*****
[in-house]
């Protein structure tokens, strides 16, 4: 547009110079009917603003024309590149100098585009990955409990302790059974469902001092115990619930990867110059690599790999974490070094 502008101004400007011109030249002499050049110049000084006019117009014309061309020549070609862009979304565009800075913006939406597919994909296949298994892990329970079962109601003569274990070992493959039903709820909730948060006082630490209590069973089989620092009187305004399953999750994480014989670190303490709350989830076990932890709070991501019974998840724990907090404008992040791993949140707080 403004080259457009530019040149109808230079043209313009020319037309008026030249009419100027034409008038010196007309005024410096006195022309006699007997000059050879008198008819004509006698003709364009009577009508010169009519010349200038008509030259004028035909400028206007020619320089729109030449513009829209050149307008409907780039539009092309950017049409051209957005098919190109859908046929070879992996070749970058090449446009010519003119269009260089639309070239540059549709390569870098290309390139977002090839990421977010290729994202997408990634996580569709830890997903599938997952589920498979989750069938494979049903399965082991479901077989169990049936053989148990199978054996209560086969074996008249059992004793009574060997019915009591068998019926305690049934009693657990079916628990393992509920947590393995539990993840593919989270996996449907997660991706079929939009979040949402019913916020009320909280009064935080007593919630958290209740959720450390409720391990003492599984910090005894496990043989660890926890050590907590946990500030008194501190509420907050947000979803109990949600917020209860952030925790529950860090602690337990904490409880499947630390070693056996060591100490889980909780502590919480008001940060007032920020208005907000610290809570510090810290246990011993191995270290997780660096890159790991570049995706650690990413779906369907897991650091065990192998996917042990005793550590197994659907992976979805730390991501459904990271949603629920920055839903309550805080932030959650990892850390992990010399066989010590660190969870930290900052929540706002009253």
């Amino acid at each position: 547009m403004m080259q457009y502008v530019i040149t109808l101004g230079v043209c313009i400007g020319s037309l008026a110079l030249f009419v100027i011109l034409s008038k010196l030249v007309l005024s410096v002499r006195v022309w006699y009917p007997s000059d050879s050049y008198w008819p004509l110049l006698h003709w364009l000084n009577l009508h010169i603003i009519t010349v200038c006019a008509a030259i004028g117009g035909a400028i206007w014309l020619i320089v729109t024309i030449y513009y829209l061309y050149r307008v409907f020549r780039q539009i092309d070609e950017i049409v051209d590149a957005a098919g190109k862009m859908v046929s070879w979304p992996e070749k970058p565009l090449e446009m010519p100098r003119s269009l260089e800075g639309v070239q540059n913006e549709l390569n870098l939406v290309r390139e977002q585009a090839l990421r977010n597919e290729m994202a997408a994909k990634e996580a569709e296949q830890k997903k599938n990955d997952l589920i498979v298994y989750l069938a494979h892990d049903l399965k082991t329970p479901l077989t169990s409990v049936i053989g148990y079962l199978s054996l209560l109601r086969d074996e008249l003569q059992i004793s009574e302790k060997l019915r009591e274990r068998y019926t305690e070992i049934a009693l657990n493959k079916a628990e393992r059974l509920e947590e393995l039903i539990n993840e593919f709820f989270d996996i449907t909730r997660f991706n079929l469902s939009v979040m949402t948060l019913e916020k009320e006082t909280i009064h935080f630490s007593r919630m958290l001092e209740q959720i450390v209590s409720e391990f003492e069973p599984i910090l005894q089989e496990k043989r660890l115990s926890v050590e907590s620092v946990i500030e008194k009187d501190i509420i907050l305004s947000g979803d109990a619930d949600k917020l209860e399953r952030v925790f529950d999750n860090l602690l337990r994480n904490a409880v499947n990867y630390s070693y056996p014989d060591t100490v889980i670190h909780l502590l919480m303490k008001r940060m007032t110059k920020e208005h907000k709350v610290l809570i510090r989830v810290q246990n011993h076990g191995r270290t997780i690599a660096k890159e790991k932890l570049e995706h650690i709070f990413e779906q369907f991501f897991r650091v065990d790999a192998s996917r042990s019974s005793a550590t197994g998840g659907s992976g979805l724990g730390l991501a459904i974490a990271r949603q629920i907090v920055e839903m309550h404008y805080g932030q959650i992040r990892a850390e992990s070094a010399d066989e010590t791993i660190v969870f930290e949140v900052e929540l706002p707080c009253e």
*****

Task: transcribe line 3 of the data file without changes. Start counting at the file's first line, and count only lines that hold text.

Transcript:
């Amino acid at each position: 547009m403004m080259q457009y502008v530019i040149t109808l101004g230079v043209c313009i400007g020319s037309l008026a110079l030249f009419v100027i011109l034409s008038k010196l030249v007309l005024s410096v002499r006195v022309w006699y009917p007997s000059d050879s050049y008198w008819p004509l110049l006698h003709w364009l000084n009577l009508h010169i603003i009519t010349v200038c006019a008509a030259i004028g117009g035909a400028i206007w014309l020619i320089v729109t024309i030449y513009y829209l061309y050149r307008v409907f020549r780039q539009i092309d070609e950017i049409v051209d590149a957005a098919g190109k862009m859908v046929s070879w979304p992996e070749k970058p565009l090449e446009m010519p100098r003119s269009l260089e800075g639309v070239q540059n913006e549709l390569n870098l939406v290309r390139e977002q585009a090839l990421r977010n597919e290729m994202a997408a994909k990634e996580a569709e296949q830890k997903k599938n990955d997952l589920i498979v298994y989750l069938a494979h892990d049903l399965k082991t329970p479901l077989t169990s409990v049936i053989g148990y079962l199978s054996l209560l109601r086969d074996e008249l003569q059992i004793s009574e302790k060997l019915r009591e274990r068998y019926t305690e070992i049934a009693l657990n493959k079916a628990e393992r059974l509920e947590e393995l039903i539990n993840e593919f709820f989270d996996i449907t909730r997660f991706n079929l469902s939009v979040m949402t948060l019913e916020k009320e006082t909280i009064h935080f630490s007593r919630m958290l001092e209740q959720i450390v209590s409720e391990f003492e069973p599984i910090l005894q089989e496990k043989r660890l115990s926890v050590e907590s620092v946990i500030e008194k009187d501190i509420i907050l305004s947000g979803d109990a619930d949600k917020l209860e399953r952030v925790f529950d999750n860090l602690l337990r994480n904490a409880v499947n990867y630390s070693y056996p014989d060591t100490v889980i670190h909780l502590l919480m303490k008001r940060m007032t110059k920020e208005h907000k709350v610290l809570i510090r989830v810290q246990n011993h076990g191995r270290t997780i690599a660096k890159e790991k932890l570049e995706h650690i709070f990413e779906q369907f991501f897991r650091v065990d790999a192998s996917r042990s019974s005793a550590t197994g998840g659907s992976g979805l724990g730390l991501a459904i974490a990271r949603q629920i907090v920055e839903m309550h404008y805080g932030q959650i992040r990892a850390e992990s070094a010399d066989e010590t791993i660190v969870f930290e949140v900052e929540l706002p707080c009253e």